Distributed for Intellect Ltd
This book is the first to offer an in-depth engagement with her many works across diverse formats. Bringing together writings by major artists and thinkers, such as Marina Abramović, Shannon Bell, and Tracey Warr, alongside extensive documentation of the artist’s work from two decades of practice, the contributions engage with such topics as ideas of performance, feminist political aesthetics, biotechnical practices, image-making, and the intersections of humans and animals. The book also includes interviews, archive material, and O’Reilly’s own writings.
320 pages | 150 color plates | 9 1/2 x 8 1/2
"Kira O’Reilly: Untitled (Bodies) is a sumptuous and wide-ranging examination of the work of an internationally significant interdisciplinary artist. Even before it is opened, the book makes a claim for the startling collisions of image, body, and encounter at the heart of the work. The cover image shows the stretched geometry of O’Reilly’s body in the midst of her Stair Falling, as performed at the City of Women Festival in Ljubljana in 2010--a work in which the artist enacted a slow-motion tumble down a flight of red-carpeted stairs. This image is overlaid with a grid of raised, embossed marks, recalling the scars left on the artist from such performances as Succour (2001) and Untitled Action for Bomb Shelter Kuopio (2003), both of which involved small cuts on her skin. The cover invites the reader to touch it, to consider both the formal and tactile vocabularies that O’Reilly has developed over her remarkable career to date."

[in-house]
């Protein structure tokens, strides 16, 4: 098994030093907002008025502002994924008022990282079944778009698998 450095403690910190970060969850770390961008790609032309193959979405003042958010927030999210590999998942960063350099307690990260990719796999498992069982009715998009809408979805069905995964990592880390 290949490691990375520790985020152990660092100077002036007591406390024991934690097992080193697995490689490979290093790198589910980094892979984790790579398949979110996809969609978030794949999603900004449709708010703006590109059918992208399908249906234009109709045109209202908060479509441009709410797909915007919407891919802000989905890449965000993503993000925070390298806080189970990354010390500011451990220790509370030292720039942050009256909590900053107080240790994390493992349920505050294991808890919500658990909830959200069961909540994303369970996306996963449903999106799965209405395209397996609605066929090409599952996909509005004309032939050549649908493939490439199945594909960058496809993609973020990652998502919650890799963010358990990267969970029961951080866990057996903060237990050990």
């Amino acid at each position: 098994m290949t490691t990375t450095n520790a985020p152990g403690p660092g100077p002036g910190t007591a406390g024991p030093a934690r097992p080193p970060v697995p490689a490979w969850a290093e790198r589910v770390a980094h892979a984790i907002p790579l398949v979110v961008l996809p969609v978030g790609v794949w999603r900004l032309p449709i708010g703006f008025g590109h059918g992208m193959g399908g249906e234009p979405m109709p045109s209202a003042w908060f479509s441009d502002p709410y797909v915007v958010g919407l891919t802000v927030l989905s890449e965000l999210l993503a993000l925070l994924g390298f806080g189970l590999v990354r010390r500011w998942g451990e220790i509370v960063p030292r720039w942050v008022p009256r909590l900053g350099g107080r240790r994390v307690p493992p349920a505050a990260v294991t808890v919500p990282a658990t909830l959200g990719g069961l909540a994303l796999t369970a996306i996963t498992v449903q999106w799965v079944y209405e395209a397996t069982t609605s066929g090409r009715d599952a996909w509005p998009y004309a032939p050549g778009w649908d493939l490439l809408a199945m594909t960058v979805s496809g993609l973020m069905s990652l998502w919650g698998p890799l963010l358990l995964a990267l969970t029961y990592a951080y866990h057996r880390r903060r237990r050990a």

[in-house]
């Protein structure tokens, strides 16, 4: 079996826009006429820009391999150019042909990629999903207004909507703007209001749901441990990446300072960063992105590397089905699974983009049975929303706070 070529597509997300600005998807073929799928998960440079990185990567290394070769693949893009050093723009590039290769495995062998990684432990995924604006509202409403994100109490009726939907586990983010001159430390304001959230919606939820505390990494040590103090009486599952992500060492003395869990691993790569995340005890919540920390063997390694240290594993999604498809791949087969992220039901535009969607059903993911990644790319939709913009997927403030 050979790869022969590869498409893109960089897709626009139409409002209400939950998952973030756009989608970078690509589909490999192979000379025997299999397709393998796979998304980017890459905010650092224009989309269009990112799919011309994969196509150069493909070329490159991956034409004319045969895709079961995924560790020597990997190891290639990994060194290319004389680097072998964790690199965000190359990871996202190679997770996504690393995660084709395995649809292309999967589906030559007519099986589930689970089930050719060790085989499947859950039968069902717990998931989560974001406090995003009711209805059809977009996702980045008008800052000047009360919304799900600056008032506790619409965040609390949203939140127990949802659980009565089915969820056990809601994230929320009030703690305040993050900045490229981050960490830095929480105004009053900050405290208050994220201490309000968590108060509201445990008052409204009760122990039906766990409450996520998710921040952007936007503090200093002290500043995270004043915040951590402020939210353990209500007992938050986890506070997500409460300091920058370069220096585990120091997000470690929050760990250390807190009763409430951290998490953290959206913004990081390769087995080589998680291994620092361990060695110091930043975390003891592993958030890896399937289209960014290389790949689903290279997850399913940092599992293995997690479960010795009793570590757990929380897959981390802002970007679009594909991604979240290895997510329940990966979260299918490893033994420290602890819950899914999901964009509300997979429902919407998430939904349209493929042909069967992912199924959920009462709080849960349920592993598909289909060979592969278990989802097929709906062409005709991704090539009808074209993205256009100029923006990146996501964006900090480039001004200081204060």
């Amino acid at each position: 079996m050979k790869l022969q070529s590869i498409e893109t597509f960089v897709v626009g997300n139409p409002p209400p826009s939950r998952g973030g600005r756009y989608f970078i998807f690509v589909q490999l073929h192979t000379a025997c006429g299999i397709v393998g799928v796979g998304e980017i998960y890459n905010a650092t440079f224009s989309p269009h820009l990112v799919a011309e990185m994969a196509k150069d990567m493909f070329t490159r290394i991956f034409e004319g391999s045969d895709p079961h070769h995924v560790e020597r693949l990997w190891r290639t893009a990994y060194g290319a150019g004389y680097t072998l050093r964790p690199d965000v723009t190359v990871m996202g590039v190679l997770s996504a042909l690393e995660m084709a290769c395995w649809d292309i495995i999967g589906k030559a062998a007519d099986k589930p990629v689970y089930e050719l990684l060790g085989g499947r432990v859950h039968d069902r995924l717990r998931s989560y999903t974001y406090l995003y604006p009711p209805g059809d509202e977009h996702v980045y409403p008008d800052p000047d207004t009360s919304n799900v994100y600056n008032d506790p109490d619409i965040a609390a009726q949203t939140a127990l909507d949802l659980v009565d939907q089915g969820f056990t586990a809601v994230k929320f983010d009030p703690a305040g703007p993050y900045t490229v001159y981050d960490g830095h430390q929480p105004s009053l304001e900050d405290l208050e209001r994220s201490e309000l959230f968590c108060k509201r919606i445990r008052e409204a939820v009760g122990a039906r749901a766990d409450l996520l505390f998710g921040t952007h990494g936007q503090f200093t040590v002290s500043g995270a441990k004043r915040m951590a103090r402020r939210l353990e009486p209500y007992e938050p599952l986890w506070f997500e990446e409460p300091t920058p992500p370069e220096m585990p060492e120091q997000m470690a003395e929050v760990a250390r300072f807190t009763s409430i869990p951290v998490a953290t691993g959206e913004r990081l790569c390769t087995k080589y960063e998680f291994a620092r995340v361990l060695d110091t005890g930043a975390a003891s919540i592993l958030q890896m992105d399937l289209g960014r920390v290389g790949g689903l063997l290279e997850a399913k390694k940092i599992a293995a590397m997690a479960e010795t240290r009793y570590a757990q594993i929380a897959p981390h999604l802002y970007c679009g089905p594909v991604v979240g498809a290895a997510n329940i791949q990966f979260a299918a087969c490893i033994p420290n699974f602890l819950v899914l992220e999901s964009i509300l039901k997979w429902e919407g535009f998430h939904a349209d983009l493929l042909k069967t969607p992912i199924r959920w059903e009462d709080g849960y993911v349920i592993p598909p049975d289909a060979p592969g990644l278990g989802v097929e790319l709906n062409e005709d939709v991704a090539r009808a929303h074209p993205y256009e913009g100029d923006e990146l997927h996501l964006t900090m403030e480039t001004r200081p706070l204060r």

Johanna Linsley | Contemporary Theatre Review
"[A] major body of writing. . . . Traversing the breadth of one artist’s sustained and profound explorations of body politics and aesthetics, this important, beautifully designed study will be of interest to those who have already experienced O’Reilly’s work (whether viscerally or vicariously, through text), as well as those encountering it for the first time. Simultaneously archival and celebratory, Untitled (Bodies) is a vital and compelling read.
Leila Riszko | New Theatre Quarterly